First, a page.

The dust has cleared from the March 15th primaries and it's clear Hillary Clinton will be the Democratic presidential nominee. It's less clear if the Republican nominee will be Donald Trump or a forced "marriage" orchestrated by GOP leaders. Nonetheless, three factors will determine who wins on November 8th.
Theme: Although presidential candidates talk about many specific issues, ranging from healthcare reform to immigration, typically there is one dominant theme that differentiates the Republican from the Democrat. Initially, in 2008, that theme was how to handle the wars in Afghanistan and Iraq; Republican McCain wanted to "double down" and Democrat Obama wanted to withdraw troops. In the fall, because of the onset of "the great recession," the central theme shifted to the economy. Obama won because voters felt he was best able to handle the economic crisis.
In 2016, the emerging theme is national unity. Although Trump promises to "make America great again" and bemoans a broken society, his day-to-day message is savagely divisive -- he disparages Muslims, Mexicans, women, reporters, the disabled " everyone but White men. Trump presents himself as "a divider not a uniter." In addition to being a megalomaniac, Trump is a blamer.
In distinction, Hillary Clinton is running as a uniter. She has chosen to build upon the success of the Obama Administration (Barack's approval rating hovers around 50 percent) and promises evolutionary change: "America has never stopped being great, our task is to make America whole" It will take all of us working together to knock down these barriers to stand for the basic proposition that yes we are all created equal." It's a positive counter to Trump's omnipresent negativism.
If Trump and Clinton are the candidates there will be a clear thematic contrast: "Make America great again"my way" versus "Make America whole." Trump will hammer Clinton on trade and money in politics. Clinton will respond with evidence of his Trumps cancerous personality: his insults, mischaracterizations, and lies.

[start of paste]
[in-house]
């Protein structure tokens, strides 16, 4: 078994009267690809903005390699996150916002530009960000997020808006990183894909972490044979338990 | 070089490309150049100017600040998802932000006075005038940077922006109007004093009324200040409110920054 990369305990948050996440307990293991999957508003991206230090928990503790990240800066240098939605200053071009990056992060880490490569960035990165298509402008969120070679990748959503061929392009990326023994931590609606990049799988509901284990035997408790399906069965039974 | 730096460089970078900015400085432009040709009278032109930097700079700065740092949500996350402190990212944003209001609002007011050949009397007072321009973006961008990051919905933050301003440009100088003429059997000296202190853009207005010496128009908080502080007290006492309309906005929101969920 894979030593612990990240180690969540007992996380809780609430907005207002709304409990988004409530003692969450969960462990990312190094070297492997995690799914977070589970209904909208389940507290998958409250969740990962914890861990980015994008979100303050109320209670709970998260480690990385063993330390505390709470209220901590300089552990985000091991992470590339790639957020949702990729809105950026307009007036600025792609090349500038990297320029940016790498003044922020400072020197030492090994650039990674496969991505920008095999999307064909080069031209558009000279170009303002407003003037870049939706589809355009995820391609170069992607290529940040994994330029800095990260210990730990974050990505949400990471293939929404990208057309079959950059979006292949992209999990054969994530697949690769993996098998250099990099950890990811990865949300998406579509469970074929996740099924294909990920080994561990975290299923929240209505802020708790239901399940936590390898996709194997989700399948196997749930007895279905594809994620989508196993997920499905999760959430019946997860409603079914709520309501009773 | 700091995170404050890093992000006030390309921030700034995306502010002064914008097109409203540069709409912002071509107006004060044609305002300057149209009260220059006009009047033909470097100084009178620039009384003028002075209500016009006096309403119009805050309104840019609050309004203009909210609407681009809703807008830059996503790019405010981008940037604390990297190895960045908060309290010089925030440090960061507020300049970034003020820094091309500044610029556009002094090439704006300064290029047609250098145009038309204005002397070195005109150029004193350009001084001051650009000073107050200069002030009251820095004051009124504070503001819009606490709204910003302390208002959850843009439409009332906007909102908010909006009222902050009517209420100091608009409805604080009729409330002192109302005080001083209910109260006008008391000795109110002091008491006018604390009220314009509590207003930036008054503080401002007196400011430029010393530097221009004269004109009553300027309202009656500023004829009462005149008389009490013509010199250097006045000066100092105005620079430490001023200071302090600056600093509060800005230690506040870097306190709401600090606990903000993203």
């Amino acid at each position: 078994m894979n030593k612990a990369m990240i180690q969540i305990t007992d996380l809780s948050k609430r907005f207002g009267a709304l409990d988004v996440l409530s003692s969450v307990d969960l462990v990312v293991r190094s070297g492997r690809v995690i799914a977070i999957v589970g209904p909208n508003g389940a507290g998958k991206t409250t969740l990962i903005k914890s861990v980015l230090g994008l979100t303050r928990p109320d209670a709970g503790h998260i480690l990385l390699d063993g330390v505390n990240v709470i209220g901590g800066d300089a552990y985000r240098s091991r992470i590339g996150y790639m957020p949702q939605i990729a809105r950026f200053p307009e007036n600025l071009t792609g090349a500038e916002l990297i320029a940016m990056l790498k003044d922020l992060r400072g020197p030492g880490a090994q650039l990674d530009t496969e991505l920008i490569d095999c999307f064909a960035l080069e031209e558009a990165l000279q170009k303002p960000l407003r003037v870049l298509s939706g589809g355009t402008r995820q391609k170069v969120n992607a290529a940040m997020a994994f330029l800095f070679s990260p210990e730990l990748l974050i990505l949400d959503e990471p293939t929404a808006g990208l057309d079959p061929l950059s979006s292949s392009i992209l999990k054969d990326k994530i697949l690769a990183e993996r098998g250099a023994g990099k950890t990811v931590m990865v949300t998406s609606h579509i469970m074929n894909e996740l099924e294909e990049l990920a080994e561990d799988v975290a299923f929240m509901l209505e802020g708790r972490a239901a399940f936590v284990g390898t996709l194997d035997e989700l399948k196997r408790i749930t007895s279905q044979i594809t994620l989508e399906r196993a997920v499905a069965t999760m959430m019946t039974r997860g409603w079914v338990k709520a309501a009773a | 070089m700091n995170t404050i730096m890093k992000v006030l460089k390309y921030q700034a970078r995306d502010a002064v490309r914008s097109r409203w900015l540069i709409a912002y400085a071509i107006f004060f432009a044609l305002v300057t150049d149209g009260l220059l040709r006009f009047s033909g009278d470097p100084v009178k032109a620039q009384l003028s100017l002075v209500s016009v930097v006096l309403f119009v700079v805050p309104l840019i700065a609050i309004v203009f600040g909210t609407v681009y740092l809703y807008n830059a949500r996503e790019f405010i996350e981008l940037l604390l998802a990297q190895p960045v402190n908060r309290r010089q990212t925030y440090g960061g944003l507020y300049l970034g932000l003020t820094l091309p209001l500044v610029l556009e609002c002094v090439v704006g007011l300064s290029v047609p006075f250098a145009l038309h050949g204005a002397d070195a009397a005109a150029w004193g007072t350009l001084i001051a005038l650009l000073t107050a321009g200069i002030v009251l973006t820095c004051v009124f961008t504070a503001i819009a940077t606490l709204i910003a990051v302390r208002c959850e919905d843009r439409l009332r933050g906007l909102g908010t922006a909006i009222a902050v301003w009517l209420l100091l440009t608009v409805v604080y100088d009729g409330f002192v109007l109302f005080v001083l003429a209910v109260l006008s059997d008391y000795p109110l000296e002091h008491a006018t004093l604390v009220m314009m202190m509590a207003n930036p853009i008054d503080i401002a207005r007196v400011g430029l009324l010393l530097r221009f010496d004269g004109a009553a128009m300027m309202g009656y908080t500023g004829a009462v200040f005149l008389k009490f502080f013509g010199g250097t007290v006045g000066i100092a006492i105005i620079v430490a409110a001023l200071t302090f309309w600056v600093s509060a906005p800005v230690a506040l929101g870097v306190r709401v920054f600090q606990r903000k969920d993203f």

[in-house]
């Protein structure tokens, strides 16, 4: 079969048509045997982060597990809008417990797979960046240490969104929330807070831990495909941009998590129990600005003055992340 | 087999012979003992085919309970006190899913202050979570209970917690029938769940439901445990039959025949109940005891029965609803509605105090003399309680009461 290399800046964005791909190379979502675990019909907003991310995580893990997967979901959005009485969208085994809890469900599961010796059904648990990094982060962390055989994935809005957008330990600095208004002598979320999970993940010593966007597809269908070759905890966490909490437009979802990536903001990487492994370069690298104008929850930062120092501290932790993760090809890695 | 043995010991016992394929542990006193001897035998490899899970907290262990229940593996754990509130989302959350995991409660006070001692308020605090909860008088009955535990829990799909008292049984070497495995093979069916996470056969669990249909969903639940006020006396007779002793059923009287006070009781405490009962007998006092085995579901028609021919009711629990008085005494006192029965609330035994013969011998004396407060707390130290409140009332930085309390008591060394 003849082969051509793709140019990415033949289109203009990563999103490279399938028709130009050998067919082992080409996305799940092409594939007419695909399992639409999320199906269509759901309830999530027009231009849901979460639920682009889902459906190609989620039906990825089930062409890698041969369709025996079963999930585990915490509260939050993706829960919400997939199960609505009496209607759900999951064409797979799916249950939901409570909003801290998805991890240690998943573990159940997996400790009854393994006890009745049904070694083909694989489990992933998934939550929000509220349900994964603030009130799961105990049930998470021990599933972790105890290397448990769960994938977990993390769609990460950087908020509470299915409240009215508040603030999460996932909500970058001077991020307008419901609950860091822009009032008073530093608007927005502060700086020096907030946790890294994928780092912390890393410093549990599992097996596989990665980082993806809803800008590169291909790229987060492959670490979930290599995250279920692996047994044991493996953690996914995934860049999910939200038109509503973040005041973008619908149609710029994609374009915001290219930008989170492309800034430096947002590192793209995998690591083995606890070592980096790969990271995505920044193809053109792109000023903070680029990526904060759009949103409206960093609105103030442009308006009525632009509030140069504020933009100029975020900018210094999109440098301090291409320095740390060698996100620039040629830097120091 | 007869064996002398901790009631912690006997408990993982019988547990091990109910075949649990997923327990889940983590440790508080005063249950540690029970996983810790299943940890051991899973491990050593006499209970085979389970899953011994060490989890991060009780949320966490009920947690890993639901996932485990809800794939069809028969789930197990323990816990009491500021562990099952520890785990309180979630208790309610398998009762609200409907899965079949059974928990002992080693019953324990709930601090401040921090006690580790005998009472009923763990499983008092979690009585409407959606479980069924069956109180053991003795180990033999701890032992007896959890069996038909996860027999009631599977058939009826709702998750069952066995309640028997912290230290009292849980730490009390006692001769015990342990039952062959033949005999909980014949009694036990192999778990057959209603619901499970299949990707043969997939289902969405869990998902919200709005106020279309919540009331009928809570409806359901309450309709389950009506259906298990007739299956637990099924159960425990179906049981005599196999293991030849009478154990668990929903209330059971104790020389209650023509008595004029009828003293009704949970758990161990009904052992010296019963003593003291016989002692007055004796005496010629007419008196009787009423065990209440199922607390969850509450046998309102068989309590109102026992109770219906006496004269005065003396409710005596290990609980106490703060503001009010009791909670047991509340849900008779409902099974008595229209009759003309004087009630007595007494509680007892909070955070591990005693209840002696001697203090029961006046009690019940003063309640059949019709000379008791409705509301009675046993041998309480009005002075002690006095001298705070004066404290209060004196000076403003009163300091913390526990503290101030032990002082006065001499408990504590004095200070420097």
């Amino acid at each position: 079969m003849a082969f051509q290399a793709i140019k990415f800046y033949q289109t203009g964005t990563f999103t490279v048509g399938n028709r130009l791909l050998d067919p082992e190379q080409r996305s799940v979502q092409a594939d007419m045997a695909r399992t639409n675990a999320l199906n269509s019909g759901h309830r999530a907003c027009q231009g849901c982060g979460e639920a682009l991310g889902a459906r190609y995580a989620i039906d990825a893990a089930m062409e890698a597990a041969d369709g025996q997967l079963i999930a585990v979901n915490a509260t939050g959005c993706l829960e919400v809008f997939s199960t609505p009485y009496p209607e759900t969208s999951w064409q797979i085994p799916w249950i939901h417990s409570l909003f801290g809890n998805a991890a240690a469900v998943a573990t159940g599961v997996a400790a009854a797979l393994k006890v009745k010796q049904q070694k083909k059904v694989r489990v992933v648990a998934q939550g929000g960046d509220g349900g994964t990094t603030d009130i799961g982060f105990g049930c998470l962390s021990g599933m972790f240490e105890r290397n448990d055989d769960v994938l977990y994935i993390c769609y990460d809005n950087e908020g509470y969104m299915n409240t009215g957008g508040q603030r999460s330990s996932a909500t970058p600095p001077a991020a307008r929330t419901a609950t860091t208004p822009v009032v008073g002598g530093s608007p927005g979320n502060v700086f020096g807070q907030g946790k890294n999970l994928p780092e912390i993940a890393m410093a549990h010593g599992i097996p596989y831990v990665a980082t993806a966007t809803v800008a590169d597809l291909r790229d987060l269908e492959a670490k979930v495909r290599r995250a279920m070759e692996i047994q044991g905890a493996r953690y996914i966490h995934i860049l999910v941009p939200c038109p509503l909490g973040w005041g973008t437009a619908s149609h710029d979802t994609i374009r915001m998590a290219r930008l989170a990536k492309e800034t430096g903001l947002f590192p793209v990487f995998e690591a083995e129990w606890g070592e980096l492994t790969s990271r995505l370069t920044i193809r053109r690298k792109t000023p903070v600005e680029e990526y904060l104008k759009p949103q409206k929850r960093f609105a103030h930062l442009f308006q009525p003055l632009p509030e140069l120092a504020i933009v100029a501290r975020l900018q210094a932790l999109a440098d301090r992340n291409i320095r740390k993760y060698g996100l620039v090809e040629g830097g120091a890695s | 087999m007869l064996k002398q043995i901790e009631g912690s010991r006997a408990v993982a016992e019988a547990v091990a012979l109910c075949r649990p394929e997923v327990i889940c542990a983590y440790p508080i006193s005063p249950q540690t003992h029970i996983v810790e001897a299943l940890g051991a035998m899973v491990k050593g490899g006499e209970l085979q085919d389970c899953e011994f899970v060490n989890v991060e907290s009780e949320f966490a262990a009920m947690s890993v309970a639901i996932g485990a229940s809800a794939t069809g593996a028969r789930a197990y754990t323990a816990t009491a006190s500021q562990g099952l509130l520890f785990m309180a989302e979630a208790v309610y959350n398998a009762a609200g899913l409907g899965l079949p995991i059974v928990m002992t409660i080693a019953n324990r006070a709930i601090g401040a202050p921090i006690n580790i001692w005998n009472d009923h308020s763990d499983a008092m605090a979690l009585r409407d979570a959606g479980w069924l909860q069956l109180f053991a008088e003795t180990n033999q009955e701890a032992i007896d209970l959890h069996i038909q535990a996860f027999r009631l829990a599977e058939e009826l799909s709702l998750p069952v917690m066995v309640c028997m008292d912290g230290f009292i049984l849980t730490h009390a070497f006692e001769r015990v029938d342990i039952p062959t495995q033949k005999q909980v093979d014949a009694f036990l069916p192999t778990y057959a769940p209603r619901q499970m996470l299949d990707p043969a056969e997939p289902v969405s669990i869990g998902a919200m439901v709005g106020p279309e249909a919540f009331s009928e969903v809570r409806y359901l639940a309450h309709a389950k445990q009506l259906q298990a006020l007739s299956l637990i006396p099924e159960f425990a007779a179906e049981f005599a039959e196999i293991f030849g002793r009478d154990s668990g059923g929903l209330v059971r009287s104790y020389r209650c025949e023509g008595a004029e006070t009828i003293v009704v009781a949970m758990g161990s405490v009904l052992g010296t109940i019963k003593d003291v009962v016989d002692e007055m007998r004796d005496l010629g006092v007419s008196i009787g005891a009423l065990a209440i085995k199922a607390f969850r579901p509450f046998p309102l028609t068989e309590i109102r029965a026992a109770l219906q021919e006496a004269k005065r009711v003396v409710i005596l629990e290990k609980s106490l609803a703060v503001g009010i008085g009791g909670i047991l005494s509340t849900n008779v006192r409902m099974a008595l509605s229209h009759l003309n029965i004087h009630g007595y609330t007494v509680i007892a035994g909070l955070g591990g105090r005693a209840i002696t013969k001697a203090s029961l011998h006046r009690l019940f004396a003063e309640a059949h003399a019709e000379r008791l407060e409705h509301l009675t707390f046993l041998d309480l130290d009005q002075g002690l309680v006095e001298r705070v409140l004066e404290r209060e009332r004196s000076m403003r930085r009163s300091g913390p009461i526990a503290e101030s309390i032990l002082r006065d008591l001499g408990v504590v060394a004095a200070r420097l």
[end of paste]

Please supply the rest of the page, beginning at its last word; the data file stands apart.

It's safe to assume this will be a very negative presidential contest. Trump will attack Clinton's credibility. And, Clinton will attack Trump's credibility (there's abundant material). In a mud storm, voters will have to decide which candidate can lead American forward.
Current national polls show Clinton leading Trump by 10 points.
Media: Even though Donald Trump is weak on national policy, he garners most of the media attention because of his bombastic style. Writing in "Rolling Stone," Matt Taibbi observed Trump "is pulling 33 times as much coverage on the major networks as his next-closest GOP competitor, and twice as much as Hillary." Writing in "Wired", Issie Lapowsky noted, "Nine of the top national networks have mentioned Trump a stunning 258,831 times since June. That's more than Marco Rubio, Ted Cruz, Ben Carson, and John Kasich combined." In December, "The Nation" contributor John Nichols wrote that Trump had gotten 23 times as much coverage as Hillary Clinton.
Trump has conducted a media-savvy campaign combining astute use of social media -- particularly Twitter -- and an aggressive style that sets out each morning to dominate the day's news cycle.
After the July Democratic and Republican conventions, the amount of media coverage given to the candidates should move towards parity, but expect Trump to continue to get more attention. Writing in "Alternate," Mark Peysha observed that Trump has "highjacked" US politics: Trump is consciously creating controversy. He has targeted, "millions of people who resent the Obama administration." Trump will continue to be outrageous until the election.
During the primaries, Hillary Clinton's social media presence has not been as strong as that of Bernie Sanders and significantly inferior to that of Trump. This aspect of her campaign must improve before the election.
Infrastructure: No matter how much they have been inflamed by the political "issue de jour" or the latest media flash, on November 8th voters have to cast their ballots. While there were many reasons for Obama's wins in 2008 and 2012, one of them was his superior ground game: Obama had more boots on the ground than did his opponents and therefore he got more of his voters to the polls.
In 2016, there are likely to be 10-16 swing states, including Arizona, Colorado, Florida, Indiana, Iowa, Michigan, Minnesota, Missouri, Nevada, New Hampshire, North Carolina, Ohio, Pennsylvania, Virginia and Wisconsin. The campaign infrastructure will be crucial to getting voters out in these states.
So far, the candidate with the best get-out-the-vote structure is Hillary Clinton. The worst is Donald Trump.
Bottom Line: In a Clinton-Trump contest, there is a path that leads to Clinton's victory. Clinton can neutralize Trump's divisive message by campaigning as a uniter. (No doubt as Trump senses he is losing, he will become even more vitriolic.) Trump will likely continue to dominate the media, but Clinton has better grassroots support and, therefore, should turn out more voters on November 8th.